KLF2 is a member of the Kruppel-like family of transcription factors, which control diverse processes in many different cell types. KLF2 has documented functions in a wide variety of cells and tissues, including lung development, vascular mural cell migration, adipocyte development, and erythropoiesis. Within the immune system, KLF2 also subserves multiple functions, including regulation of T and B cell traffic, maintenance of myeloid cell quiescence, and anti-inflammatory actions in endothelial cells. More recently, KLF2 has been implicated in regulation of T helper differentiation, but mechanisms underlying this function are not yet clear. KLF2 is somewhat unique among lymphocyte transcription factors in that its expression is rapidly lost upon activation through Ag receptors (TCR and BCR), and this loss of expression is at both the mRNA and protein levels. A similar process occurs in both myeloid cells and in endothelium, where conditional inactivation of KLF2 leads to an activated, pro-inflammatory state. Whether downregulation of KLF2 is an essential aspect of the development or function of other cell types, including lung, blood vessels, adipocytes, and early erythrocytes, is unknown. Downregulation of KLF2 following Ag receptor engagement occurs rapidly at both the transcriptional and post-translational levels, generally within ~8-12 hours. Mechanisms which mediate transcriptional silencing have not been identified. In contrast, it is well established that KLF2 downregulation at the protein level is via the well studied ubiquitin-proteosome system, and several E3 ubiquitin ligases which mediate this effect in various non-hematopoietic cells have been identified. Further, the key lysine residue essential for ubiquitination has been identified, and mutation of this lysine to arginine completely blocks proteolytic destruction of KLF2. However, none of these studies have addressed the basic question of why this occurs, and no biological functions in any cell types have been identified which require KLF2 downregulation. We will address this issue by producting a novel mouse strain in which KLF2 expression can be enforced in any cell type which expresses the cre recombinase (Aim 1), and use this mouse to understand the functions of KLF2 downregulation in the T cell compartment (Aim 2). Further, the mutant mice which we produce will be ideal for approaching this question in numerous other cell types as well. As KLF2 downregulation is a feature of many, if not most or all cell types in which it is expressed, this project will make a major impact inthe field.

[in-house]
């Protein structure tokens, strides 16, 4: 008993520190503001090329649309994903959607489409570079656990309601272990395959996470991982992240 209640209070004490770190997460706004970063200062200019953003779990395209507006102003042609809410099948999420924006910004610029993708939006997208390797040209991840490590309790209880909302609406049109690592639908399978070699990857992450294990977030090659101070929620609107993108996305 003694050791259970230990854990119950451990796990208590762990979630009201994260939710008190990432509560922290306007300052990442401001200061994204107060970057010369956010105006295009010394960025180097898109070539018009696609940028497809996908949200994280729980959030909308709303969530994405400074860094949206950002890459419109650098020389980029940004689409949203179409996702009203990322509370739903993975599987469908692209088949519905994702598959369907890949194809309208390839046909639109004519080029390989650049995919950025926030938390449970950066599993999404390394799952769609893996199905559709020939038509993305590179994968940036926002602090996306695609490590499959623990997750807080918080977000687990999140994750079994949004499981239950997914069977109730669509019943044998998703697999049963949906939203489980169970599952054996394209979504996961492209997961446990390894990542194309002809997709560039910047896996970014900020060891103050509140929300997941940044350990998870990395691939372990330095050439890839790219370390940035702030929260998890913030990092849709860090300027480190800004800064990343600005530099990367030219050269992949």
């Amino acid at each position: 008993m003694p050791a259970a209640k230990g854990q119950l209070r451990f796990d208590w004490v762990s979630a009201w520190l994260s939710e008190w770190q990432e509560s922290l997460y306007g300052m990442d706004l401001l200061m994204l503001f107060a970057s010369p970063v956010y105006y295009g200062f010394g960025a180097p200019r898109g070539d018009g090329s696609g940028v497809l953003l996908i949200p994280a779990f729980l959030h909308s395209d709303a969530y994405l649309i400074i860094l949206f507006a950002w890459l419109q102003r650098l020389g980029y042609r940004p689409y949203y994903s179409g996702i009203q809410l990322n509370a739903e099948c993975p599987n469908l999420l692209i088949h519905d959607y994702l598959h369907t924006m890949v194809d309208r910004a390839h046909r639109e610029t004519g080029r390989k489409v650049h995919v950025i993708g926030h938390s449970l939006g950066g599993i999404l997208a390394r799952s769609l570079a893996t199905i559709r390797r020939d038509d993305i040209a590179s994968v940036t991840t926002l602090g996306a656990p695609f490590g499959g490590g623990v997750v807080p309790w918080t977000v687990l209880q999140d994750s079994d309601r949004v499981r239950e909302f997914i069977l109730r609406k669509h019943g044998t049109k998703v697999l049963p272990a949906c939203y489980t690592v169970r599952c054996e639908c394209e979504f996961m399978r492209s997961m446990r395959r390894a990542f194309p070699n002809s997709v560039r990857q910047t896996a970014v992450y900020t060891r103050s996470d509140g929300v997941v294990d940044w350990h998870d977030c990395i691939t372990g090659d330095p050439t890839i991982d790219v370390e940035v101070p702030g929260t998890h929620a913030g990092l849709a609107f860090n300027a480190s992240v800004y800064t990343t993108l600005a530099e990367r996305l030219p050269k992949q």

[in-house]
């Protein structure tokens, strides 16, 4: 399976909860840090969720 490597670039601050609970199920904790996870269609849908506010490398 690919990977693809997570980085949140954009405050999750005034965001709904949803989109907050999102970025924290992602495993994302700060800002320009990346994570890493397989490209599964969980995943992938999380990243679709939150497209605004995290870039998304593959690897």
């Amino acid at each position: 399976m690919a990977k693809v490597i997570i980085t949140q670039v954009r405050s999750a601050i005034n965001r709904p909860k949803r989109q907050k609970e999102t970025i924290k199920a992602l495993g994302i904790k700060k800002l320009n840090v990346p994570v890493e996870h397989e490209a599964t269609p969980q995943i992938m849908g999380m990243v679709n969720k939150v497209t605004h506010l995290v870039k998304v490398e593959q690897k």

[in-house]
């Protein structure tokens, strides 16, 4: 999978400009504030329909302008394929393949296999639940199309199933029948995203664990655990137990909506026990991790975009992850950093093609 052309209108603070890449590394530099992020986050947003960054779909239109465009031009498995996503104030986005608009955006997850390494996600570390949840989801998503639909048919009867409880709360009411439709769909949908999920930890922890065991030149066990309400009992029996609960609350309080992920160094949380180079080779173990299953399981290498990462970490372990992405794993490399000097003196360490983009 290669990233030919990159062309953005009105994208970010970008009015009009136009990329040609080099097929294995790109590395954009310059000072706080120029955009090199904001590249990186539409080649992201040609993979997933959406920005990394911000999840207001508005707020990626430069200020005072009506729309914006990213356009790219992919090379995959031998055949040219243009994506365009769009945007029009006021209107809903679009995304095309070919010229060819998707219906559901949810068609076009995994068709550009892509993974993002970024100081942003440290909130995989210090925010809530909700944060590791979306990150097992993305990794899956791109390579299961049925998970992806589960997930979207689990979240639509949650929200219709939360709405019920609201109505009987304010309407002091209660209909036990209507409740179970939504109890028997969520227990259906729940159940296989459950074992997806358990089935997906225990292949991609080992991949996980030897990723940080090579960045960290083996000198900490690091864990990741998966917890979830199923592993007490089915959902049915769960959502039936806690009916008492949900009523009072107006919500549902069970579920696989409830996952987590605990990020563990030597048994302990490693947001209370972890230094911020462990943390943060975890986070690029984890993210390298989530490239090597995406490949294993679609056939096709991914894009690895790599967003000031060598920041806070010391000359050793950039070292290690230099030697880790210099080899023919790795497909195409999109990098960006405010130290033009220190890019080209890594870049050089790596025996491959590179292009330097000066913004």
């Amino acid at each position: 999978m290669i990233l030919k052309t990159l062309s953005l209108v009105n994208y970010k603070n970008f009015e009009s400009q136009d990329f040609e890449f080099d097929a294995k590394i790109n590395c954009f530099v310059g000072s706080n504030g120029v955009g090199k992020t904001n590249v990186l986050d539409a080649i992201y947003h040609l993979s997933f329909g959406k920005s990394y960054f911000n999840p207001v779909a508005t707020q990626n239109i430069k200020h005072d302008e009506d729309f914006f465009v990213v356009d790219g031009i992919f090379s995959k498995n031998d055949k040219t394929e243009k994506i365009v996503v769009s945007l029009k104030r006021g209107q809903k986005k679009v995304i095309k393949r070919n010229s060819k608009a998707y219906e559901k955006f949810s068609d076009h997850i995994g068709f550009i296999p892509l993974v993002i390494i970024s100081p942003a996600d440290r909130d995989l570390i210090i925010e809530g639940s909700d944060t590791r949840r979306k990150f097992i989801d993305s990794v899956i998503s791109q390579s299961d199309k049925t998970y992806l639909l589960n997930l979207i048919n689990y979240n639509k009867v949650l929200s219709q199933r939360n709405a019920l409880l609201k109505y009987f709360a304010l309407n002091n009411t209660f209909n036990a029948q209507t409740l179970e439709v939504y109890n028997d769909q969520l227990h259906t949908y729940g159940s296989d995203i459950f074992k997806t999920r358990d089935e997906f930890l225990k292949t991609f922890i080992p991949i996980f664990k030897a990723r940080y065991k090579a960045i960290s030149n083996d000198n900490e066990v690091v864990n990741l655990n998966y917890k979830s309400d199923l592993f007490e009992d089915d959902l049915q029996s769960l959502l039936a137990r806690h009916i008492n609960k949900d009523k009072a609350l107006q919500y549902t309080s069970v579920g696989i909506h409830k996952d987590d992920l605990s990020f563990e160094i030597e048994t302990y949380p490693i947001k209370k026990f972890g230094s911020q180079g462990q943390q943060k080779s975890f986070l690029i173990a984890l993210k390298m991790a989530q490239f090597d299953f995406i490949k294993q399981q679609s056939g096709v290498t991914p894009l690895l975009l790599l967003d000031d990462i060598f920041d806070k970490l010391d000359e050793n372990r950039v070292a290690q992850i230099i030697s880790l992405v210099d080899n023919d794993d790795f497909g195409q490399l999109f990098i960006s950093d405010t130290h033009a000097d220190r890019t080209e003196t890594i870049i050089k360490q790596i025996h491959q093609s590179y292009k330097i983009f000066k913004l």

|Effective start/end date||4/1/16 → 3/31/20|
- National Institute of Allergy and Infectious Diseases (1R21AI119137-01A1)